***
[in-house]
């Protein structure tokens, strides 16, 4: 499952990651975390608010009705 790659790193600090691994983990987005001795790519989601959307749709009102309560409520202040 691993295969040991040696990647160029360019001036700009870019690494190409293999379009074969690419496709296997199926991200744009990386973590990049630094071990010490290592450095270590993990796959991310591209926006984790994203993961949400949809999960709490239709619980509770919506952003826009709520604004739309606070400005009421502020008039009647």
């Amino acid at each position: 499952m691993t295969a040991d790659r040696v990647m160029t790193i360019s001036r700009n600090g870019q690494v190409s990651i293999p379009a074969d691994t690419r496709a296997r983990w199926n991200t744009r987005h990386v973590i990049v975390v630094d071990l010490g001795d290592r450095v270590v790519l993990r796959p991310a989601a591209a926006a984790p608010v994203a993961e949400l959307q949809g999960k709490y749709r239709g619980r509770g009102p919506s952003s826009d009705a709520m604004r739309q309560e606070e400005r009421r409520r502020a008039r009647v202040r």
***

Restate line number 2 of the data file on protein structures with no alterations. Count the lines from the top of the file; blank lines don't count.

């Protein structure tokens, strides 16, 4: 499952990651975390608010009705 790659790193600090691994983990987005001795790519989601959307749709009102309560409520202040 691993295969040991040696990647160029360019001036700009870019690494190409293999379009074969690419496709296997199926991200744009990386973590990049630094071990010490290592450095270590993990796959991310591209926006984790994203993961949400949809999960709490239709619980509770919506952003826009709520604004739309606070400005009421502020008039009647």